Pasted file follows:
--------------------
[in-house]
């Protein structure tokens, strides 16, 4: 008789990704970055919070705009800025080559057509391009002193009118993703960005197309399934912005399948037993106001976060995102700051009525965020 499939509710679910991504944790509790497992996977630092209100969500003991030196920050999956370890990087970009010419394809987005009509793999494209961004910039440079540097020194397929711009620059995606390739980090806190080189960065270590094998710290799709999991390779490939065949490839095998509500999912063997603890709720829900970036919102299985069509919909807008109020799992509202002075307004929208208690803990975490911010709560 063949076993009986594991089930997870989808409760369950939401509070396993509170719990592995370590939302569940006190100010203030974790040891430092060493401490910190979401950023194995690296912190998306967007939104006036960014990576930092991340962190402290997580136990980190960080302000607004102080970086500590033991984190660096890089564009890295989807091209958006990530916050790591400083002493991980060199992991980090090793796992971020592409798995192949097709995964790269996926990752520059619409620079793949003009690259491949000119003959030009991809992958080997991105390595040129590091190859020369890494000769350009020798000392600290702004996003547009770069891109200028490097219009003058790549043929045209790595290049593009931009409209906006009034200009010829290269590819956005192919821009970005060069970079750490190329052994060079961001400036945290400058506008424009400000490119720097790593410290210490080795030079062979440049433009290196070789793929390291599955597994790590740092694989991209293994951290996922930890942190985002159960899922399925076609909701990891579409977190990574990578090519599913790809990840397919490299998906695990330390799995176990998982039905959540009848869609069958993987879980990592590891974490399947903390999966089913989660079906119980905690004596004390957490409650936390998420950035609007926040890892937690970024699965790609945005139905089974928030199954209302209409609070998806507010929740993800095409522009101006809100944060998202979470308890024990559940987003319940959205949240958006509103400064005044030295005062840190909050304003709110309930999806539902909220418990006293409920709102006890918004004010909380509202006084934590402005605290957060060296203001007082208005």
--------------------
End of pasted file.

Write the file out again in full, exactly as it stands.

[in-house]
């Protein structure tokens, strides 16, 4: 008789990704970055919070705009800025080559057509391009002193009118993703960005197309399934912005399948037993106001976060995102700051009525965020 499939509710679910991504944790509790497992996977630092209100969500003991030196920050999956370890990087970009010419394809987005009509793999494209961004910039440079540097020194397929711009620059995606390739980090806190080189960065270590094998710290799709999991390779490939065949490839095998509500999912063997603890709720829900970036919102299985069509919909807008109020799992509202002075307004929208208690803990975490911010709560 063949076993009986594991089930997870989808409760369950939401509070396993509170719990592995370590939302569940006190100010203030974790040891430092060493401490910190979401950023194995690296912190998306967007939104006036960014990576930092991340962190402290997580136990980190960080302000607004102080970086500590033991984190660096890089564009890295989807091209958006990530916050790591400083002493991980060199992991980090090793796992971020592409798995192949097709995964790269996926990752520059619409620079793949003009690259491949000119003959030009991809992958080997991105390595040129590091190859020369890494000769350009020798000392600290702004996003547009770069891109200028490097219009003058790549043929045209790595290049593009931009409209906006009034200009010829290269590819956005192919821009970005060069970079750490190329052994060079961001400036945290400058506008424009400000490119720097790593410290210490080795030079062979440049433009290196070789793929390291599955597994790590740092694989991209293994951290996922930890942190985002159960899922399925076609909701990891579409977190990574990578090519599913790809990840397919490299998906695990330390799995176990998982039905959540009848869609069958993987879980990592590891974490399947903390999966089913989660079906119980905690004596004390957490409650936390998420950035609007926040890892937690970024699965790609945005139905089974928030199954209302209409609070998806507010929740993800095409522009101006809100944060998202979470308890024990559940987003319940959205949240958006509103400064005044030295005062840190909050304003709110309930999806539902909220418990006293409920709102006890918004004010909380509202006084934590402005605290957060060296203001007082208005």